Such a bathroom might inflame the paranoia of a mentally ill person, Mr. Ross said, adding Vancouver will likely go for a practical model, using a more durable stainless steel.

After each use, the bathroom cleans and dries every surface in the booth, similar to an automatic car wash.

"We know that there's lots of public toilets in big cities in Europe, and people point to the toilets in Sydney and Melbourne, and I've been there and I know that they're great," Mr. Ross said. "But I also know they don't have the kind of disorder that they have in the Downtown Eastside."
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Old June 1st, 2005, 07:03 PM   #11
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Man great tour through urban reality....glad you came out in one piece!
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Old June 1st, 2005, 08:52 PM   #12
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what an amazing photo essay... excellent work. I remember taking a wrong turn around Gastown and finding myself on East Hastings and like you said C|2azyCanuck, it was incredibly disturbing and surreal.
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Old June 1st, 2005, 09:08 PM   #13
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awesome pics n thread !!!
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Old June 2nd, 2005, 04:10 AM   #14
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Everybody keeps asking for a photo tour of the eastside, finally someone was brave enough! Great tour!
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Old June 2nd, 2005, 06:48 AM   #15
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Way to put your life on the line for SSC, and welcome to the forum!

Certainly a sad situation in such a city and country
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Old June 2nd, 2005, 07:15 AM   #16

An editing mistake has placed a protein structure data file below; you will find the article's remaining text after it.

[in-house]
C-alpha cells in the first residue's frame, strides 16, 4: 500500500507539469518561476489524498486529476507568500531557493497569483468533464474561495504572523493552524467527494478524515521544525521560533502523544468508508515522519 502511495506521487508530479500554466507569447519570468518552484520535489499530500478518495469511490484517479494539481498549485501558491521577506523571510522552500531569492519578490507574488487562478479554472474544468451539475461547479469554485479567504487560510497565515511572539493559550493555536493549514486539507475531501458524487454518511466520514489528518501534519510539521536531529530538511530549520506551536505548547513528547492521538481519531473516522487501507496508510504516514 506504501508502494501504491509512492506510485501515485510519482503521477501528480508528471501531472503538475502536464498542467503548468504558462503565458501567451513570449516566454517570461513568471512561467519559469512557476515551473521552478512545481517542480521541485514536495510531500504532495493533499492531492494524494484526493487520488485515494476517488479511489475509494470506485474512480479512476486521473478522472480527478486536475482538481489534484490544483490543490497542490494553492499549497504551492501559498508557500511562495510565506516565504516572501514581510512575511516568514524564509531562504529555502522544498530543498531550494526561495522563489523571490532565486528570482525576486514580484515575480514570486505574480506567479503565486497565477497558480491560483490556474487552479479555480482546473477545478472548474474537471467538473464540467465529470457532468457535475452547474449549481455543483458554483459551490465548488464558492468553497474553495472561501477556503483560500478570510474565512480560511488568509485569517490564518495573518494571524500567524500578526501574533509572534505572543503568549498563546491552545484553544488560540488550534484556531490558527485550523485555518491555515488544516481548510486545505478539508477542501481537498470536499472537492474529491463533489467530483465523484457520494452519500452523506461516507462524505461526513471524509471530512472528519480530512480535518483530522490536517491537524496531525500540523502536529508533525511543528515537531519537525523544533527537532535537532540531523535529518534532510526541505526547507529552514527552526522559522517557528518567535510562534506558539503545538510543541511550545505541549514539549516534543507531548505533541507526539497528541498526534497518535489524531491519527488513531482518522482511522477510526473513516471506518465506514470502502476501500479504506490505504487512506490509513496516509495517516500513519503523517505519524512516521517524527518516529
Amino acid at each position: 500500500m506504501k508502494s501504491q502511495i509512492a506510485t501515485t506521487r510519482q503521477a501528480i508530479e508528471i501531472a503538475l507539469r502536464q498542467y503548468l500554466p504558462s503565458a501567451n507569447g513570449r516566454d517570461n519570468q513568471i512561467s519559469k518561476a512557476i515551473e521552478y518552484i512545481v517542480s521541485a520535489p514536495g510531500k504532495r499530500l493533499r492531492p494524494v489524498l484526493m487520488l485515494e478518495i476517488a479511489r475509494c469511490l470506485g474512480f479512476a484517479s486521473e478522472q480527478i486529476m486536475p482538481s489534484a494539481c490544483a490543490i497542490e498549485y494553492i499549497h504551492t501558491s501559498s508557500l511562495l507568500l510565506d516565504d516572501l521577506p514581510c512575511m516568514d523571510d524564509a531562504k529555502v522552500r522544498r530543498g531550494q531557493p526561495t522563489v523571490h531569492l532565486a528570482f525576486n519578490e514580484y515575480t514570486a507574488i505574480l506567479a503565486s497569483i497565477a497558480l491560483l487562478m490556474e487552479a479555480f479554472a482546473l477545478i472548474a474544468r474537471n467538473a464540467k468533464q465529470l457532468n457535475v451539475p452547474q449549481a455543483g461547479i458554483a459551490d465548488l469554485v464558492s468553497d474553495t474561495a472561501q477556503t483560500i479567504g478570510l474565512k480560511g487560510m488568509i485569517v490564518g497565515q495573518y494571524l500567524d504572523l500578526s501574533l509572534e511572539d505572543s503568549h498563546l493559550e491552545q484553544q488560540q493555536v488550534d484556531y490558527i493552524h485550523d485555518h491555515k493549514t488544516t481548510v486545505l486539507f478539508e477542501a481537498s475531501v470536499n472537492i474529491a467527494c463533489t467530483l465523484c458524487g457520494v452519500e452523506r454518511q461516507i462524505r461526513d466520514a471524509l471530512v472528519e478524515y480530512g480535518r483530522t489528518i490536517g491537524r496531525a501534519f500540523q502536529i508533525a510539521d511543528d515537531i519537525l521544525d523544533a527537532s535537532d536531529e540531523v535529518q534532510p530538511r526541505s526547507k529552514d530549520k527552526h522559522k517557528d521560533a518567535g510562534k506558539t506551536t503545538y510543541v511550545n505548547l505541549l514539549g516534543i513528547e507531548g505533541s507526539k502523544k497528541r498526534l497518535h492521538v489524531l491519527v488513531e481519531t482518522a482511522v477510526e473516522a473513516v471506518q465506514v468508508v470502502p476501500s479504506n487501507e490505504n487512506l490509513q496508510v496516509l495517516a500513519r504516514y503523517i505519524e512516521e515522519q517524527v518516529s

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C|2azyCanuck, excellent tour!

If only all Canadians wake up, smell their morning coffee and get a chance to view your photo essay. Given that a dissproportionate percentage of Vancouver's drug addicts & homeless are from out of town (like SF, it's due to the mild weather), it's a prelude to what can happen all across Canada if the nation's homeless & drug problems are not dealt with properly.

Already, the problem is spreading West into downtown and WestEnd.

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Old June 2nd, 2005, 01:19 PM   #17
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The real shitty thing about the eastside is that something like 90percent of the homeless/drug users come from the northern parts of BC or the rest of Canada because the winters here are not that severe.Its kind of unfair for Vancouver to have to shelter such an unproportionate amount of street people when really they are other cities/towns problems.
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Old June 2nd, 2005, 05:06 PM   #18
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Just to put it in perspective, hoods that are in this condition exist in virtually every sizeable US city and they often cover huge swaths of town, not just a small area like in Vancouver.
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Old June 2nd, 2005, 06:09 PM   #19
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Quote:
Originally Posted by A42251
Just to put it in perspective, hoods that are in this condition exist in virtually every sizeable US city and they often cover huge swaths of town, not just a small area like in Vancouver.
I know this. My thread was never about comparison to US cities but rather showing that no matter how beautiful Vancouver may be it is still not without it's own problems. So many threads here and at SSP are always the same vancouver pictures. Skyline from Stanley Park, skyline from Queen Elizabeth Park, skyline from Broadway, mountainous backdrops, and oceanic backdrops. I felt it was time to see another side of the city. It won't be long before I'm back snapping and posting the classic pictures again.
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Old June 2nd, 2005, 07:10 PM   #20
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"holy f**king shitballs.

can you link to a bigger map of where this area is so I don't mistakably stumble upon this place next year?"

Its right in the middle of downtown and adjacent to gastown. It wasn't scary at all just sleazy and decrepit like Midtown Manhattan in the 70's. I highly recommend a walking tour. Pigeon Park is whacked or shall I say smacked. I did sample the BC bud though.